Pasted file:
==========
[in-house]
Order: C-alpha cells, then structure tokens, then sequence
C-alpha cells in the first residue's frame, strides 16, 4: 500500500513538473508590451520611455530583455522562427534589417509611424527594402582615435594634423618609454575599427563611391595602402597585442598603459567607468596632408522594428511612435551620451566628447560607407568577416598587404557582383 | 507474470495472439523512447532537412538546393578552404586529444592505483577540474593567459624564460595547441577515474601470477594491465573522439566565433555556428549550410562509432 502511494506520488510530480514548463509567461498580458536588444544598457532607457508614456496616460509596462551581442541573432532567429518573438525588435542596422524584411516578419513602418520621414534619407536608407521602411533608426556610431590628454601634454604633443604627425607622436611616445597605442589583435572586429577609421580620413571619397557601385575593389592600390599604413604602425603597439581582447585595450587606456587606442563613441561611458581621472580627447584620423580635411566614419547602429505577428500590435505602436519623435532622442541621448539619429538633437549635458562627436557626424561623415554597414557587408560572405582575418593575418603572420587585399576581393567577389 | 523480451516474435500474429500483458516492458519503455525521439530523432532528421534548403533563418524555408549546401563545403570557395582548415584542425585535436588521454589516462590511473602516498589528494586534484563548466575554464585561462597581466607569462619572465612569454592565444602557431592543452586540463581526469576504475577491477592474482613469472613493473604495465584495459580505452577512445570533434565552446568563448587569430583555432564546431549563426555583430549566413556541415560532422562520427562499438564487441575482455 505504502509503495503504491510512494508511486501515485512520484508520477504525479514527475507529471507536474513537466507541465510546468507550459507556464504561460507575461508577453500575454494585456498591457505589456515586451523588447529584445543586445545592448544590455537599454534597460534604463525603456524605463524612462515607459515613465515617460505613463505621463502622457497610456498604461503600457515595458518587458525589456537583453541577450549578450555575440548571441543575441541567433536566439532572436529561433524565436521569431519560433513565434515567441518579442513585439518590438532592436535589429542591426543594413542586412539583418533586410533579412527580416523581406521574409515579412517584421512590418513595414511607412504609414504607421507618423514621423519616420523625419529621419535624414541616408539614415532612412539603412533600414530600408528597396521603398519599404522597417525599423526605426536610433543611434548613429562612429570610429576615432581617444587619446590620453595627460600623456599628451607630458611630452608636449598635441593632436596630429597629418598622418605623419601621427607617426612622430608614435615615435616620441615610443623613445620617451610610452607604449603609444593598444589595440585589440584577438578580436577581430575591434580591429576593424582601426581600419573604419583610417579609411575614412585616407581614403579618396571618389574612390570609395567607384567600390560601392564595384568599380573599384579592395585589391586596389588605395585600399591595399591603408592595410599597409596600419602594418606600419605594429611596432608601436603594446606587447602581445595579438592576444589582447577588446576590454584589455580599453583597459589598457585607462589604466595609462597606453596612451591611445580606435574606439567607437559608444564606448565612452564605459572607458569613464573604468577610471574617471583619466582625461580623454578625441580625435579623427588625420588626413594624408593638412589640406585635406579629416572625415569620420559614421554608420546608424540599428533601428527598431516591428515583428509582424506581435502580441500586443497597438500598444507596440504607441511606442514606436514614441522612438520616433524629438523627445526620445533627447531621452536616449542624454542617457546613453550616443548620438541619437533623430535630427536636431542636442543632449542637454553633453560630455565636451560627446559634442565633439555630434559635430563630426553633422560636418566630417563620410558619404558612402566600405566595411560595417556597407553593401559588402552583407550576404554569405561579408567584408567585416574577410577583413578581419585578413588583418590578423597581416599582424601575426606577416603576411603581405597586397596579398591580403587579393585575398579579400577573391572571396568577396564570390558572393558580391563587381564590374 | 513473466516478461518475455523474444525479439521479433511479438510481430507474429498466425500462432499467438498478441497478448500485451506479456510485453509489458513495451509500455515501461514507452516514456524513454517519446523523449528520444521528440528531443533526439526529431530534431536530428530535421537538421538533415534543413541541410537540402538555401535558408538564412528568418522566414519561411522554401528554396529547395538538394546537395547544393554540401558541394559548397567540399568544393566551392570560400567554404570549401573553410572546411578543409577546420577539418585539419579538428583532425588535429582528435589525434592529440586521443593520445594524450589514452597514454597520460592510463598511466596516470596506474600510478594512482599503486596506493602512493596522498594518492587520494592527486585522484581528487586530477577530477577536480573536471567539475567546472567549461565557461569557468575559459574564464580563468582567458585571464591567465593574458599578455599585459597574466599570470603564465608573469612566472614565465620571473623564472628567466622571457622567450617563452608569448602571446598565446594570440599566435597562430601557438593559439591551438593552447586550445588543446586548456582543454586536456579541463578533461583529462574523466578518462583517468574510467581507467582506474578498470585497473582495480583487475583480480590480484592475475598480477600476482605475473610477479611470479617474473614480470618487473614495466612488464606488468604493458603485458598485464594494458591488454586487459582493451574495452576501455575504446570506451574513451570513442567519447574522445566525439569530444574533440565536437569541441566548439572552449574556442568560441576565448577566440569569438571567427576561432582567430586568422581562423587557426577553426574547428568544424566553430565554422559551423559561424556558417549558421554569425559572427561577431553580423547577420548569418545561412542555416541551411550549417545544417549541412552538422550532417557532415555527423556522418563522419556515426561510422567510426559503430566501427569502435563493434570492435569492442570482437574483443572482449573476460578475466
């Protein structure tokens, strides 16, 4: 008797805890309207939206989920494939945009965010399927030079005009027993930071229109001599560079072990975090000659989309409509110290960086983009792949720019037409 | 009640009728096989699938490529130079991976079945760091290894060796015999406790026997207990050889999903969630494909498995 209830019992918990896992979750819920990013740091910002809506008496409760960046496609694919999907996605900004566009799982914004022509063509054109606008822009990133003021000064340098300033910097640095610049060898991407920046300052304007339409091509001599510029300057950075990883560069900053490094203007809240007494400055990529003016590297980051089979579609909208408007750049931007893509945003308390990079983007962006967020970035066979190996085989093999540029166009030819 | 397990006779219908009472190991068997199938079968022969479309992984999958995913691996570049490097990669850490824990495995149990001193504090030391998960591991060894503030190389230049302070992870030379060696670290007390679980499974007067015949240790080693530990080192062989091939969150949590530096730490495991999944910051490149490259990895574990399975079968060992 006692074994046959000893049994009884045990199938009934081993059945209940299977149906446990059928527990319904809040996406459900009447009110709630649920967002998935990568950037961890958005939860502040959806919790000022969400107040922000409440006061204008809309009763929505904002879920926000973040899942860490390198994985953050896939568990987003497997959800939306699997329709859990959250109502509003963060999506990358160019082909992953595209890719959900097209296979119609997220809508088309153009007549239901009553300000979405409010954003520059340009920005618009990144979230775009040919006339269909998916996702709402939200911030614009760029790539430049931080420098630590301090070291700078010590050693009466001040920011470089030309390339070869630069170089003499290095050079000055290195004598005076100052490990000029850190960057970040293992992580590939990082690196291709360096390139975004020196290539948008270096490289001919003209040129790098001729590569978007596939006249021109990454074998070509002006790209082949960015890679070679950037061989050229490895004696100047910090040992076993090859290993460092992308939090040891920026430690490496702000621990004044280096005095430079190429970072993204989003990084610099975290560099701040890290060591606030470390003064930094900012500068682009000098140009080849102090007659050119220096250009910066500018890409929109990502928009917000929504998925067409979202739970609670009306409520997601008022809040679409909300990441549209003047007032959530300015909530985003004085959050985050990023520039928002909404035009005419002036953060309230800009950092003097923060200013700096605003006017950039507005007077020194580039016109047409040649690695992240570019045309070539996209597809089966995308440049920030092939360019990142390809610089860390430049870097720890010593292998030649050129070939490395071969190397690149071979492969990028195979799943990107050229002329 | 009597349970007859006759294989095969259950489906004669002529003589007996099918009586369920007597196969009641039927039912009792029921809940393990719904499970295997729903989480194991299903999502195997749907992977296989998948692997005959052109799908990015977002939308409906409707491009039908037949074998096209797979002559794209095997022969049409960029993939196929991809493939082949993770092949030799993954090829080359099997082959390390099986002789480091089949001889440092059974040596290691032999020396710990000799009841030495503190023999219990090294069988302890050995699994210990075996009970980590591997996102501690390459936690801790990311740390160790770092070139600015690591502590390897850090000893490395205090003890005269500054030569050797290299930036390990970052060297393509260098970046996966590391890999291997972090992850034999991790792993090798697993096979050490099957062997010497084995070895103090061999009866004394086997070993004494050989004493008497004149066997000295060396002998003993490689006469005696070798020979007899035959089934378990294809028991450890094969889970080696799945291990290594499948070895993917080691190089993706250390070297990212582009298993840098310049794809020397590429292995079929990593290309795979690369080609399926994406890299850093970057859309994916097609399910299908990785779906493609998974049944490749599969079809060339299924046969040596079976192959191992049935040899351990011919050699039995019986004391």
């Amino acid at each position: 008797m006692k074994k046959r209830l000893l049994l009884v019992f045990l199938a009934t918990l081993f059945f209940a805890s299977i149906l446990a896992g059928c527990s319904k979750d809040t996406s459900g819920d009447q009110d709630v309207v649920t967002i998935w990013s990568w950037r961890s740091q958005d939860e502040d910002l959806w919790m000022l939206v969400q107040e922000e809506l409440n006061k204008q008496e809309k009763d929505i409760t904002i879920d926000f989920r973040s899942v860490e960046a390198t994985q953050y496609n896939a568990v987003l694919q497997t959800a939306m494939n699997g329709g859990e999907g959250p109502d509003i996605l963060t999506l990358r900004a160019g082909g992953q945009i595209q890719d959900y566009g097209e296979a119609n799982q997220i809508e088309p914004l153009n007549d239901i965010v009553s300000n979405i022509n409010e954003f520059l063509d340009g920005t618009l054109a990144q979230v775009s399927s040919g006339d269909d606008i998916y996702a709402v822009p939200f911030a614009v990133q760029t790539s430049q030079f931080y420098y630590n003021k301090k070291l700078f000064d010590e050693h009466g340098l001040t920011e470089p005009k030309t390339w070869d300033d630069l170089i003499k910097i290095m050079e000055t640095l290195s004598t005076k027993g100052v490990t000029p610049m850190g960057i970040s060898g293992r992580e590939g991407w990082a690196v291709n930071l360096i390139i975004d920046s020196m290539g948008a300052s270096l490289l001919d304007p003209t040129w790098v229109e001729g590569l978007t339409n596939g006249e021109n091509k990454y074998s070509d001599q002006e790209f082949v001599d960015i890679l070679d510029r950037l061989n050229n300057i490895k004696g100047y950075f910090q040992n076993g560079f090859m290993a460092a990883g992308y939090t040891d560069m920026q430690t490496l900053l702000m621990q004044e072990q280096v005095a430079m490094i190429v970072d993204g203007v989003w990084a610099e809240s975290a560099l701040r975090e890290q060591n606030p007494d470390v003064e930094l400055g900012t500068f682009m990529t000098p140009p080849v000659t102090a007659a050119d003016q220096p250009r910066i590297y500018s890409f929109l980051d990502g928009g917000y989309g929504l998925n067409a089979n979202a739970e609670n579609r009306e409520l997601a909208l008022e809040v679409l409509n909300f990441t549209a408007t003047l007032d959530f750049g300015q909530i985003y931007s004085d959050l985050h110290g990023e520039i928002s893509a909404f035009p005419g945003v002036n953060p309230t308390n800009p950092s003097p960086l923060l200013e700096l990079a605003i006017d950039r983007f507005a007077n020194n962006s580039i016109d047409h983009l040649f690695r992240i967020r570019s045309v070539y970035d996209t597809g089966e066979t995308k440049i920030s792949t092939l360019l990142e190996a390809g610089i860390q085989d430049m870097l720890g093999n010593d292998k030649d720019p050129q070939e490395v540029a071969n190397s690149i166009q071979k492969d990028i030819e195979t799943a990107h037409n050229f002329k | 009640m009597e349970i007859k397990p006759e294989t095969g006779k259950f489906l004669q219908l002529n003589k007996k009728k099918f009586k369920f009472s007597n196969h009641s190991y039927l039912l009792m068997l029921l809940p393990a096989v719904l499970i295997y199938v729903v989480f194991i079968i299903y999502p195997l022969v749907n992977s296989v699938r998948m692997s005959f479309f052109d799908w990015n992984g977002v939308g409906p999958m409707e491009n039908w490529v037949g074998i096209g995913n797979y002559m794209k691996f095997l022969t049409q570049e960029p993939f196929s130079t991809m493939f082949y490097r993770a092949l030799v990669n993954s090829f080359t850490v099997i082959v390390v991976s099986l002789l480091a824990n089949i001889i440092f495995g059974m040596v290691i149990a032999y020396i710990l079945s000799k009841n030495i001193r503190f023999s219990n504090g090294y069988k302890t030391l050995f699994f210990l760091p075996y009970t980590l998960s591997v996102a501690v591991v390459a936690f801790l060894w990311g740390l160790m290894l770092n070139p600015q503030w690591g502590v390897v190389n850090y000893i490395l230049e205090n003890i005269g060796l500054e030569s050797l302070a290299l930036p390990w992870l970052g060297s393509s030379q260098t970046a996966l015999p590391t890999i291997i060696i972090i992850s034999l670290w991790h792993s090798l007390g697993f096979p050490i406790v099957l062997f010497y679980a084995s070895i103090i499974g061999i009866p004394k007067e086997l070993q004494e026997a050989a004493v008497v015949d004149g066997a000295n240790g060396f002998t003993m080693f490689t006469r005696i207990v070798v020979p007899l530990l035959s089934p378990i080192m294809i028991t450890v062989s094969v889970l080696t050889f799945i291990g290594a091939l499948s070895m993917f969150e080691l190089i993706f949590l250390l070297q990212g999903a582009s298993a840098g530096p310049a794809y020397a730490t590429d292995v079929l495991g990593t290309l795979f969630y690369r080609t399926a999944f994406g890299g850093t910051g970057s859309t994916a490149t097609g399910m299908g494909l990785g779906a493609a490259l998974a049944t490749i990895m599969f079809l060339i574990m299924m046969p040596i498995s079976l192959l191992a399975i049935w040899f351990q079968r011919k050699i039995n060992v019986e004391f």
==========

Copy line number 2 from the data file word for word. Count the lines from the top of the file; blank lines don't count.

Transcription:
Order: C-alpha cells, then structure tokens, then sequence